“Five of them were foolish and five were sensible: the foolish ones did take their lamps, but they brought no oil, whereas the sensible ones took flasks of oil as well as their lamps.”

We can at times be incredibly dim. Amidst every uncertainty in life, there is but one certainty which is that we will all die. One of those uncertainties is that we do not know the hour when death comes calling. Yet we can remain incredibly complacent in our preparations for this eventuality.

“So stay awake for you do not know the day or the hour”

Life can offer us a lot of comforts. Some of us are blessed with a good life; material comforts and happy relationships. So much so that we can afford the luxury of debating how much control we want to hand over to God, how much do we want to live our life according to his blueprint, his wisdom of living in spiritual poverty of being entirely dependent on him. In our comforts we can become spiritually complacent and put God aside as we do not feel a strong need for him.

God remains generous and will continue to pour blessings in our life. Who we are today is due to his generosity. What he has given, he will not take back. That comes only when death opens the door for us to meet him. We need then to be accountable for how we have used all his blessings. The same set of talent we used to climb corporate ladders and build wealth are also talents that can be effectively used to climb the stairway to heaven and build his kingdom here.

We all have a lamp. It is to prepare us for entering the kingdom of heaven for eternity. When the hour cometh for us it must be lighted. This light is the presence of God in our life, the centralization of the Gospel in our values. The oil we use to keep the lamp burning is the lifestyle we embrace. The more we give of ourselves, the more we surrender to the will of God to love our neighbor, the more detached we are from the things of this world, the more the oil is topped up in our flasks.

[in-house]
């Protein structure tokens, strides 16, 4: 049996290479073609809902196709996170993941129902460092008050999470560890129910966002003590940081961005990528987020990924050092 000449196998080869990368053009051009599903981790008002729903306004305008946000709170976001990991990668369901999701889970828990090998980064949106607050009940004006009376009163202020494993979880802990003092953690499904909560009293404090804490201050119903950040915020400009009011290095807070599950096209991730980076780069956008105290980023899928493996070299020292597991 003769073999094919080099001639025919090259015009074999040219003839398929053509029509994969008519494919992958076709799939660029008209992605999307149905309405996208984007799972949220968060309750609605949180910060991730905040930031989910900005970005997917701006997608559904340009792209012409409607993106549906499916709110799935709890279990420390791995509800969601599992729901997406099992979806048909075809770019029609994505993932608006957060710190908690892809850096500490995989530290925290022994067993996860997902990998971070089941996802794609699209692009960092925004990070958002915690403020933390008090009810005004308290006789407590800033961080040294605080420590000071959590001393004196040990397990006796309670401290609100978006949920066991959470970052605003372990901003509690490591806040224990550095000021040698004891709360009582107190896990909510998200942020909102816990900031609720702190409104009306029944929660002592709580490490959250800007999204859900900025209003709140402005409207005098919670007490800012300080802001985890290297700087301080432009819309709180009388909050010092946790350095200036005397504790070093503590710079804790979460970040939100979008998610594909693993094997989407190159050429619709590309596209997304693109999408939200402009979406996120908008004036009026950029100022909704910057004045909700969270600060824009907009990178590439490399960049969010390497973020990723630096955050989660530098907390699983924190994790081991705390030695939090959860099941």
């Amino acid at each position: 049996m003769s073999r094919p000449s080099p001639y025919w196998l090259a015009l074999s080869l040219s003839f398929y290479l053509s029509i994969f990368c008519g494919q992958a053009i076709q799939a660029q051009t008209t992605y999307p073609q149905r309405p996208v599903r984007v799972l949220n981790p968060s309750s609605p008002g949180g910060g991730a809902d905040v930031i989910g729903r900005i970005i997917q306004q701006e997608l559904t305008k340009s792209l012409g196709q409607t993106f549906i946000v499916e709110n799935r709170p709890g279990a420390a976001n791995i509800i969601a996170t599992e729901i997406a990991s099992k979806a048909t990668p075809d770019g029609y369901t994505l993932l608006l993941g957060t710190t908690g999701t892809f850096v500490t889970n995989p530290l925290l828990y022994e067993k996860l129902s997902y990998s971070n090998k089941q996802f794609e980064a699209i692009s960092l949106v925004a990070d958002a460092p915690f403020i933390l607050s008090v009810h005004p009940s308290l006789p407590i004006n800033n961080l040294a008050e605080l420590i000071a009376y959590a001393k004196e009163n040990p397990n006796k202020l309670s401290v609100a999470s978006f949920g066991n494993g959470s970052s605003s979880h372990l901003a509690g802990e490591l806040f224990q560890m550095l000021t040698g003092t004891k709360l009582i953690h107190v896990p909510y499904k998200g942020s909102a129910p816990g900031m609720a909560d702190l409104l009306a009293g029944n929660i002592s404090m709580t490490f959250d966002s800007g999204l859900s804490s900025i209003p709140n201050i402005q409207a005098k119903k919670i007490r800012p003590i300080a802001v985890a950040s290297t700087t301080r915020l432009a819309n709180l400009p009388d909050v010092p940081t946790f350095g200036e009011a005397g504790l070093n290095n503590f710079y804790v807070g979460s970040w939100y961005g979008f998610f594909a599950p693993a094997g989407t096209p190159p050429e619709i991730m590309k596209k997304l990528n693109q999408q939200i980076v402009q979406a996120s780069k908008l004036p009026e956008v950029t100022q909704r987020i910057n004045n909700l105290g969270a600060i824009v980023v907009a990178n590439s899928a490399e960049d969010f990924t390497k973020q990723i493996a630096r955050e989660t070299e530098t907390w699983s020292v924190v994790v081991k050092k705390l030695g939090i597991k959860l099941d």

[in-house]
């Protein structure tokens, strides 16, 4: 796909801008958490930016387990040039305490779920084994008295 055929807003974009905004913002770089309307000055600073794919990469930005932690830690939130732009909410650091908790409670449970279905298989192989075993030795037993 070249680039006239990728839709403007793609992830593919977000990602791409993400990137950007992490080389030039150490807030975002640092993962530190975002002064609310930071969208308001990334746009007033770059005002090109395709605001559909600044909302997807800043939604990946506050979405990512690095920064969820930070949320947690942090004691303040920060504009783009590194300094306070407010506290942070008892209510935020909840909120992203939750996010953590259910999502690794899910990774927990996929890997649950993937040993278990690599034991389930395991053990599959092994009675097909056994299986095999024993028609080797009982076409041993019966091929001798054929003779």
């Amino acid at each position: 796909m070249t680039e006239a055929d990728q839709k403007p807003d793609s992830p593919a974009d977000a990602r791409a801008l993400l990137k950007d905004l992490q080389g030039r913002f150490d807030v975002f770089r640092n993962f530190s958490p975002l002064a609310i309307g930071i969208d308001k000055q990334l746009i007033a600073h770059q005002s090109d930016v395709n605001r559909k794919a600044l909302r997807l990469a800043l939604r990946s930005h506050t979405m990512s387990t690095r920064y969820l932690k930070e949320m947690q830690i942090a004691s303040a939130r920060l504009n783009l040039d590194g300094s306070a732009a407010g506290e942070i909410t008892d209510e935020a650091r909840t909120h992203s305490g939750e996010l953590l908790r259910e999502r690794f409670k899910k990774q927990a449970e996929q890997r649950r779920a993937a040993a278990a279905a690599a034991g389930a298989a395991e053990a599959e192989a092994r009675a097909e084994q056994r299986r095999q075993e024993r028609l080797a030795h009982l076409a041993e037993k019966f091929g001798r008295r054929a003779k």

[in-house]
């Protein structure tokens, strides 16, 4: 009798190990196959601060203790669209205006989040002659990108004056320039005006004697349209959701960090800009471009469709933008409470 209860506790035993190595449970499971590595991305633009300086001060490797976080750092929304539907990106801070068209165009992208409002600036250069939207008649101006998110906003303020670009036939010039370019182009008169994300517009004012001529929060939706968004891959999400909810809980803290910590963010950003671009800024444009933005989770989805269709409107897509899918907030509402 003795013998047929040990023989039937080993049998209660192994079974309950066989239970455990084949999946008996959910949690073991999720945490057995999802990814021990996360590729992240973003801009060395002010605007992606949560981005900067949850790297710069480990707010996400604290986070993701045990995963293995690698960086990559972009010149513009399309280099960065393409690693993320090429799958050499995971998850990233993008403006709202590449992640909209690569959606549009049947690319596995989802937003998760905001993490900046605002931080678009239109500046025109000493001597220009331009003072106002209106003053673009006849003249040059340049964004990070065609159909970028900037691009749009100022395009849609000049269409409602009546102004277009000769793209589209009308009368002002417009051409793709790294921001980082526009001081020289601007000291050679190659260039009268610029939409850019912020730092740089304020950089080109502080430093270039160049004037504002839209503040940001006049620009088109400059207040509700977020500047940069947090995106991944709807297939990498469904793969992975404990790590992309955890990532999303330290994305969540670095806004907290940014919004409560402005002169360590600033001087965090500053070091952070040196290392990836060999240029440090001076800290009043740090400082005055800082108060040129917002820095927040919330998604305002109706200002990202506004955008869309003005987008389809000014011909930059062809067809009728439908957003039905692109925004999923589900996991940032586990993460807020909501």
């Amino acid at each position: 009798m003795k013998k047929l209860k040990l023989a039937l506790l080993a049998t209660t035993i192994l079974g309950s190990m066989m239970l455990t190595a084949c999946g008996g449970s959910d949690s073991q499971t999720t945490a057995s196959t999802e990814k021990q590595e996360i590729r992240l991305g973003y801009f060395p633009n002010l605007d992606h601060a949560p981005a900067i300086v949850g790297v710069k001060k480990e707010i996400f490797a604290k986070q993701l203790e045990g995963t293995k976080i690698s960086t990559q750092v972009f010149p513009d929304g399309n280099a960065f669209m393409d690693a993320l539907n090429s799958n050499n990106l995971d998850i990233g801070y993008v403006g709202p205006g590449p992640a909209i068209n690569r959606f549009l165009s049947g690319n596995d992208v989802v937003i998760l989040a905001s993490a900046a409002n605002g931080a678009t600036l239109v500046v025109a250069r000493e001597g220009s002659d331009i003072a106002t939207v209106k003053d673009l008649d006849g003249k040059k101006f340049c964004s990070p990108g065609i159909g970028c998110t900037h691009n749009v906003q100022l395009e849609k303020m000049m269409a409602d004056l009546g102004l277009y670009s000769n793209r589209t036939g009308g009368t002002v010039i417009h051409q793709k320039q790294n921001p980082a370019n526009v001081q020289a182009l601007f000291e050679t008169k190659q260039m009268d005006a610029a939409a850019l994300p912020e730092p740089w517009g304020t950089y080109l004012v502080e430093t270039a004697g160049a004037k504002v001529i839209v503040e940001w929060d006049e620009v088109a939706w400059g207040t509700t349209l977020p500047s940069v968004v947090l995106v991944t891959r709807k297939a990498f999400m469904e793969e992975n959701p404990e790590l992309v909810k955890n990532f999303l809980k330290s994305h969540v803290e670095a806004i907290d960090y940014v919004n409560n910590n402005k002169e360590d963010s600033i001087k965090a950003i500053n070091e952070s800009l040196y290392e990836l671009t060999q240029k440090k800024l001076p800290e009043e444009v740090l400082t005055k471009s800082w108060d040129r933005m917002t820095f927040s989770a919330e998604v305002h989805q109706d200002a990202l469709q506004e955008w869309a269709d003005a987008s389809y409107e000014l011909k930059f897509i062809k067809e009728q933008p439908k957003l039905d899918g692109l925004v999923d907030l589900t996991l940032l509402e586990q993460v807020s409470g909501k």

It is not a contradiction of generosity and selflessness when the five sensible bridesmaids did not want to share their oil with the other five foolish bridesmaids who did not have oil. Much as they may have wanted to, they could not. This oil is the life we have lived with God present in everything we did. Only “I, myself” can produce my own oil to keep my own lamp burning.

We can allow the culture of materialism to shape and decorate our lamps. I don’t think God begrudges us that. We can live a materially comfortable lifestyle, if we are so blessed, but it cannot be devoid of a desire for God that must be reflected in our lifestyle to care beyond ‘self’ and to build his kingdom. “For you my soul is thirsting, O God my God”. This life with its oil must be in our lamp.

“Wisdom is bright, it does not grow dim”. Give me oil in my lamp, keep it burning till the end of day. We may need to wise up.



A life lit up by the presence of God, central in our daily life (Photo: Cappellania Italiana, Salesian Convent, Bangkok)



32nd Sunday in Ordinary Time